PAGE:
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Kenya (Situation)

Volume 524: debated on Wednesday 3 March 1954

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With the permission of the House, Sir, I should like to make a statement on the situation in Kenya.

The following announcement was made by the Government of Kenya this morning.

As a result of the interrogation of "General China," it appeared that there was a fairly widespread feeling among the terrorists that further armed insurrection would bring nothing but hardship to the Kikuyu people and that there was little to be gained by continuing the struggle. It was decided that if this appreciation was correct it afforded an opportunity of hastening the end of the emergency which should not be missed.

On Sunday, 14th February, "China" was moved to a closely guarded building in Nyeri. From there, largely by means of personal letters from "China," touch has been established with Mau Mau leaders in the forest and the Reserves. There has also been personal contact between "China" and the individual leaders.

Special Branch representatives have always been present at these meetings. "China's" movements in the Reserves have been by armoured car and under police guard. The result of such contacts cannot be clear for some time, but should any organised meeting take place, safe-conduct arrangements to all parties will be guaranteed.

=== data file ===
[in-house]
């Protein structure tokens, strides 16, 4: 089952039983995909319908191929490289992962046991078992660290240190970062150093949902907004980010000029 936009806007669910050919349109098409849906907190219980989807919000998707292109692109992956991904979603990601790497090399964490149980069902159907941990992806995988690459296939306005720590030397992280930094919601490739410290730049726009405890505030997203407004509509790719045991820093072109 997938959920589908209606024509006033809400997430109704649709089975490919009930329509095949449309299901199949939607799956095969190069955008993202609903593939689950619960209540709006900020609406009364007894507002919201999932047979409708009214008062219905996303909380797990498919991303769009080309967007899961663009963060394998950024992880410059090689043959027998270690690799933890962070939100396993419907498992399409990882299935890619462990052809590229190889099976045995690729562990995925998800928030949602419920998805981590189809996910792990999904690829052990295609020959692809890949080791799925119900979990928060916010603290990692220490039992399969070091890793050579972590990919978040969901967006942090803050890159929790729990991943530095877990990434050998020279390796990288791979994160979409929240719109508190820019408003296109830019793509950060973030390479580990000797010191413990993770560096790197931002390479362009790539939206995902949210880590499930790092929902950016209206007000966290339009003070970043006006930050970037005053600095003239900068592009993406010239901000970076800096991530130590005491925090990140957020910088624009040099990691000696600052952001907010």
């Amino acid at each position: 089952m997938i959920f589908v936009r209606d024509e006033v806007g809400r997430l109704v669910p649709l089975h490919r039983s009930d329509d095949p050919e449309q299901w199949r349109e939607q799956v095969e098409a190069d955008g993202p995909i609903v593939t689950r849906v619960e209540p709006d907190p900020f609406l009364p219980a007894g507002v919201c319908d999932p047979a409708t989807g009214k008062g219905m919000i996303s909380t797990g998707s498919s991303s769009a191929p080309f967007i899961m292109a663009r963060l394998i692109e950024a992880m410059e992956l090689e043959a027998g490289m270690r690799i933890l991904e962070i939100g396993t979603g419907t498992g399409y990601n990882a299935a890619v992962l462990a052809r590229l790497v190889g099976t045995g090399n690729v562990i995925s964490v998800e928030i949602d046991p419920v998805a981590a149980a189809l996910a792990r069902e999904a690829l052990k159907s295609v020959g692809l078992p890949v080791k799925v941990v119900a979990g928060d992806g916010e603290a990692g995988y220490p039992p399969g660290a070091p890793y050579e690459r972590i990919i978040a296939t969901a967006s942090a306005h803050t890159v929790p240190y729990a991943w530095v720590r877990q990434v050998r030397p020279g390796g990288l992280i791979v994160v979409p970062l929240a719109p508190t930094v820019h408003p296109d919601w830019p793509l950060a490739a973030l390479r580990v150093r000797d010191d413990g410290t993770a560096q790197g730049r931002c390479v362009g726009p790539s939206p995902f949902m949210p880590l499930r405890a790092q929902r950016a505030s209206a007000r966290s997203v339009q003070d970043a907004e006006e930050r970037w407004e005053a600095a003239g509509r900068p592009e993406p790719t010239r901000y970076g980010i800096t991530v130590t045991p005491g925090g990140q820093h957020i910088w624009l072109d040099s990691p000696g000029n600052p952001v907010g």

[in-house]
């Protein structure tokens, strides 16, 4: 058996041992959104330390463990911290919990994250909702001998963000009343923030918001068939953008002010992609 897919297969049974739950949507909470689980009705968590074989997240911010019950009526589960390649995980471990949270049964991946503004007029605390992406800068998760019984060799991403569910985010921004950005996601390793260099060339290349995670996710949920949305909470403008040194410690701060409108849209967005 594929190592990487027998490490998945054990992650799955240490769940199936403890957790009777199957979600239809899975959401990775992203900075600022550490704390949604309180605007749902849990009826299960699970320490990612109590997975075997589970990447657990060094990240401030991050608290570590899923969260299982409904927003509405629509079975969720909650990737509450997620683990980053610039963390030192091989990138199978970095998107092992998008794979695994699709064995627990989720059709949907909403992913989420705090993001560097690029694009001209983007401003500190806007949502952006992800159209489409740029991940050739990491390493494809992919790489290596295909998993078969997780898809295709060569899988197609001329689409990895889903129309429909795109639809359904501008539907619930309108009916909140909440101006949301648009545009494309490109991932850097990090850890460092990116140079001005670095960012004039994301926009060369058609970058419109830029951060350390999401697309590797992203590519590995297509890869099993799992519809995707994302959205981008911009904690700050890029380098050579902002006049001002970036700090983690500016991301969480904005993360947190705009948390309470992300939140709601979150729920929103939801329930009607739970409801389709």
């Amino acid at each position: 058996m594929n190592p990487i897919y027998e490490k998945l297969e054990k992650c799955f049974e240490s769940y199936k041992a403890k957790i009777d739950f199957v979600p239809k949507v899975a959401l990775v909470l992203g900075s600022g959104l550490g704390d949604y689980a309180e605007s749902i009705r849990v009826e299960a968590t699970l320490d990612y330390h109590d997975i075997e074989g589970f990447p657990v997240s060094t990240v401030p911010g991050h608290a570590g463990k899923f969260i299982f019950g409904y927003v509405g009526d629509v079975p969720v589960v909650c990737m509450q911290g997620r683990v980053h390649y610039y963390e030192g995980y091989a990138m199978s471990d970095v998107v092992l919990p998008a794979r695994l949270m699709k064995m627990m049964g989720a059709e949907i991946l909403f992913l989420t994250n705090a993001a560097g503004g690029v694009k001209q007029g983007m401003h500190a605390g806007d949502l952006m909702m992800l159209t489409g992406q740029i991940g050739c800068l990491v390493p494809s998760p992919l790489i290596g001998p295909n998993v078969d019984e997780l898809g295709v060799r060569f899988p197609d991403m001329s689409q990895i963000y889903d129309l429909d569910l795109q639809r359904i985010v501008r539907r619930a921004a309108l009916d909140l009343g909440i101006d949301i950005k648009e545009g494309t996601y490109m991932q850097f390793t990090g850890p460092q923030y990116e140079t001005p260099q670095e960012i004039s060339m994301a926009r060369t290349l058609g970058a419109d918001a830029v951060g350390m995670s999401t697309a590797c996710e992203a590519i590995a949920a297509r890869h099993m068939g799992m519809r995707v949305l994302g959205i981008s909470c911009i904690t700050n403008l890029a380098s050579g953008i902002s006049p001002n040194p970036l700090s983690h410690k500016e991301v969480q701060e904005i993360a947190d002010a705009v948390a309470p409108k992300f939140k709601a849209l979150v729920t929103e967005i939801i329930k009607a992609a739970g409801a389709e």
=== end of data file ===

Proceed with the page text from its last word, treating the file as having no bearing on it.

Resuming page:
Meanwhile, there has been and there will be no relaxation of the impact of the* security forces upon the terrorist organisations. Indeed, during the past three weeks security forces have had some of their most successful operations. These operations will be continued and intensified.

Will the Undersecretary of State confirm a statement which appeared in the midday Press that the death sentence passed some time ago on the leader known as "General China" has been commuted to enable him to carry on these negotiations; and will he assure his right hon. Friend the Secretary of State for the Colonies and the Governor that the House will support fully this action which they have taken? We fervently hope that as a result of these discussions peace will be restored to Kenya.

I believe that the statement about the commutation of sentence is correct, and I will certainly convey to my right hon. Friend the right hon. Gentleman's observations.

Is the Undersecretary aware that those of us who, a fortnight ago, urged, by letter to the Colonial Secretary, that "General China" should be used in this way welcome very heartily, and congratulate him upon, the statement which has just been made?

Will my hon. and learned Friend assure the House that nothing will be done in this matter which may in any way jeopardise the lives of the loyal Kikuyu men and their families who have stood stubbornly, fairly and courageously by the forces of law and order during the emergency?

The commutation of "General China's" death sentence is a commutation to what?—to life imprisonment, or is he free, and will the commutation remain permanent or will the death sentence be revived?